You may or may not have heard that Ohio passed a law allowing law enforcement to stop drivers for the use of a cell phone while driving. You may have also noticed that you have not heard of anyone getting a citation in this way. That is because, after the law passed, there was a grace period where citations would not be issued. However, that grace period is NOW OVER.
What Can You be Cited For?
According to Ohio Revised Code (ORC) 4511.204:
No person shall operate a motor vehicle, trackless trolley, or streetcar on any street, highway, or property open to the public for vehicular traffic while using, holding, or physically supporting with any part of the person’s body an electronic wireless communications device.
The ORC goes on to list several exceptions, such as if the person is contacting a hospital in an emergency.
What are the Limitations on Law Enforcement?
The ORC makes it a point to say that the law enforcement must visually observe the driver of the vehicle violating the texting while driving law in order to stop the vehicle. Furthermore, the officer cannot search your phone without a warrant, confiscate your device while awaiting a warrant, or obtain consent to search the device through coercion. The law enforcement officer must inform the driver that the driver can decline a search of the device.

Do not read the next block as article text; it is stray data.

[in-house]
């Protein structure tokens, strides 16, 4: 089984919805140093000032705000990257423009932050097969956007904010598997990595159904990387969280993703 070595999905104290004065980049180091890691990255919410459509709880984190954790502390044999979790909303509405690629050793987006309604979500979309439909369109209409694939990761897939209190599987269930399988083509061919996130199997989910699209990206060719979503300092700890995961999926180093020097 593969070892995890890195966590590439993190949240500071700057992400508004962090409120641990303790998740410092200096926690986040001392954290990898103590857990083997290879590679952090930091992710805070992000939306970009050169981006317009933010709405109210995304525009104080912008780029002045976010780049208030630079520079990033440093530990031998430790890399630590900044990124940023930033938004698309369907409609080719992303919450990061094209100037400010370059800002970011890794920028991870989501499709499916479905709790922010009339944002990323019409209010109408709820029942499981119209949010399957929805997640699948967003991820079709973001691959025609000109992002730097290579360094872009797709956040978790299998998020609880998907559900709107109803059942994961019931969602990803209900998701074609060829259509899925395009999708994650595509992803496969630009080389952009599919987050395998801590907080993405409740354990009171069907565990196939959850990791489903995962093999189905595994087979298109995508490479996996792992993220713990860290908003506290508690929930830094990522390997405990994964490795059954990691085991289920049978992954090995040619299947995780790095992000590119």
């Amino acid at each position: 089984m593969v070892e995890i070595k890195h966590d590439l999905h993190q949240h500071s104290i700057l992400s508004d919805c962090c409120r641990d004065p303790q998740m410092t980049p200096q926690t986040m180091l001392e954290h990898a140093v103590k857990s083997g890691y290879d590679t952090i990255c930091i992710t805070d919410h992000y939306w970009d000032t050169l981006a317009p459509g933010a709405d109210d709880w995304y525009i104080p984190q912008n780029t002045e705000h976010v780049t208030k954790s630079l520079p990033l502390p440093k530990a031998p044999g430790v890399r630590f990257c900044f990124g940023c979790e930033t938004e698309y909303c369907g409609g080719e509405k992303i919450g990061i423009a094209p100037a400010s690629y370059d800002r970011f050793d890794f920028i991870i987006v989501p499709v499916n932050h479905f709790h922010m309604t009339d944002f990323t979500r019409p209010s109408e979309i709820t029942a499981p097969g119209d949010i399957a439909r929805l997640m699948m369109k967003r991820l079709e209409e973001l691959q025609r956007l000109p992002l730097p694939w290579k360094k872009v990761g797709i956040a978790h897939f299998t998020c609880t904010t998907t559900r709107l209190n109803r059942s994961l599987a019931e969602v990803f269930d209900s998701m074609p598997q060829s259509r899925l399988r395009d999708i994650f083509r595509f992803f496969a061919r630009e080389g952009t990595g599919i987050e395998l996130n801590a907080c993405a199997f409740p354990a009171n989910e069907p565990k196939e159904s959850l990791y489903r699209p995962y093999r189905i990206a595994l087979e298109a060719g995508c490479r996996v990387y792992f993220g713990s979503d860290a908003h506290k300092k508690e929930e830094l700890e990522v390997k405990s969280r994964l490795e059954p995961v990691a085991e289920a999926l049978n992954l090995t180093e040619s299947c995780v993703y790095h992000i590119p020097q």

What is the Penalty if You are Cited?
The maximum penalty depends on how many times you are cited for distracted driving. These are the penalties in ORC:
- $150.00 fine and 2 points for the first offense in 2 years
- $250.00 fine and 3 points for the second offense in 2 years
- $500.00 and 4 points for 3 or more offenses in 2 years and a possible 90-day suspension of the offender’s driver’s license
The ORC also provides for these fines to double if offense was in a construction zone.
For the first offense ONLY the fine may be substituted for a distracted driving course. This must be approved by the court and follow the process described in the ORC.
Knowing the changes in traffic laws is an important step in protecting yourself from criminal charges as well as protecting others on the road. If you would like legal help facing traffic or other criminal charges, or if you have questions about the changing laws in Ohio, feel free to contact the expert attorneys at Dearie, Fischer & Martinson LLC.